Now what about "organic''?
Again if we look in the dictionary for the word organic it is pretty obvious to us what we expect to find as far as safe natural products in general are concerned. Would you say in the context you are expecting to use or find the term organic that this would be a fair description;
"produced and involving production without the use of pesticides, artificial fertilizers or synthetic chemicals."
To me it seems rather elementary that when describing a natural skin care product as organic that the above is exactly what the customer would expect. However, to the marketing men this is not what they mean by organic. Lets delve a little deeper into this play on words.
To create Cocamide DEA, a foaming agent found in some shampoos, requires the addition of a synthetic chemical and known carcinogen, Diethanolamine – DEA, to the coconut oil.
It's therefore no longer natural, or even what you could call safe! If we look at the term “organic” on a label, we usually think it means “grown and cultivated without the use of chemicals” as stated above. That's the conclusion most "natural" skin care companies would like us to come to when they use the rather loose term organic and natural.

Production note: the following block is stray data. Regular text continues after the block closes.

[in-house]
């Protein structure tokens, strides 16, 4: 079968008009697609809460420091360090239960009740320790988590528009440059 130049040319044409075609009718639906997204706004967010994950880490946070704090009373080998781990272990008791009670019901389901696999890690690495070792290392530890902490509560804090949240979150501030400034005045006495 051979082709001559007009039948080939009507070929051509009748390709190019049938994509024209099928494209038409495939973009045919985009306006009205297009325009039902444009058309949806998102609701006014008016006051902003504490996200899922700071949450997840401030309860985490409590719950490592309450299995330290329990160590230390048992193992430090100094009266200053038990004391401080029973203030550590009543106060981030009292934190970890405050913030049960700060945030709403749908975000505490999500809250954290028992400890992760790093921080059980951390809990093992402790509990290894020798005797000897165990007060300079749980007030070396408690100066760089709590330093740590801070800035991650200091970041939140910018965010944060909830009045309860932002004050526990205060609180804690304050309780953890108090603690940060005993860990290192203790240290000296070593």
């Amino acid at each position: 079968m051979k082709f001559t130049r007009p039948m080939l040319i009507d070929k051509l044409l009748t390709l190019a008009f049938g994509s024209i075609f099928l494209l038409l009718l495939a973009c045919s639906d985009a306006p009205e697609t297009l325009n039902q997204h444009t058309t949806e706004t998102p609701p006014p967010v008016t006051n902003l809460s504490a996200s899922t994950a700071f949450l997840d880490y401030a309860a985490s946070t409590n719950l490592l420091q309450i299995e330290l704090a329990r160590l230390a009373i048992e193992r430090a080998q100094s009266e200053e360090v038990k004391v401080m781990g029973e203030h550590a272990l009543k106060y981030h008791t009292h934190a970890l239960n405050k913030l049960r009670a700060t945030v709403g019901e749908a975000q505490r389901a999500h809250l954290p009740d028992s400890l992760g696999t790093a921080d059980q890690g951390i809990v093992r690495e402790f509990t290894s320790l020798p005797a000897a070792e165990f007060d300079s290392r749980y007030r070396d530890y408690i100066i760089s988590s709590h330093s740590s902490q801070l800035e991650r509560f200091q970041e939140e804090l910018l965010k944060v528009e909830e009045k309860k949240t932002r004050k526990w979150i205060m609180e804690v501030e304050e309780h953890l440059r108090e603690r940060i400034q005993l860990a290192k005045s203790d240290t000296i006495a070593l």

Unscrupulous skin care companies are cynically using the chemistry definition of “organic” – which is also defined in the dictionary as "a compound that contains a carbon atom" to confuse consumers. This is known in the trade as confusion advertising so the real picture becomes blurred.
Carbon is found in everything that has ever lived. Vested interests - by using this definition of organic, they're saying that a toxic petrochemical preservative called Methyl Paraben is “organic” because it was formed from natural leaves that rotted over thousands of years to become crude oil, which was then used to make this toxic totally un-natural preservative they put in "organic" skin care.
How absurd is this when consumers are looking for natural skin care products?
The play on the word organic gets even worse. An increasing number of companies are now claiming to use “organic” herbs in their products. But, what about the rest of the ingredients? Are they safe? Are they "natural" or from an "organic" source? Surely there must be an authority that governs the use of the term “organic” on labels?
The simple answer is NO.
What natural skin care products are actually "natural skin care products"?
The term “Certified Organic” IS governed by a number of internationally recognised bodies. In Australia the Biological Farmers of Australia (BFA) is the largest. Searching for products with the logo of a certifying body on the label is the only way you can guarantee the organic authenticity and integrity of every ingredient in the product. This can then truly be called a natural skin care product.
Without the "Certified Organic" label, the organic claim means nothing, as it cannot be verified and most likely it is a complete hoax perpetrated by the marketing men and their hype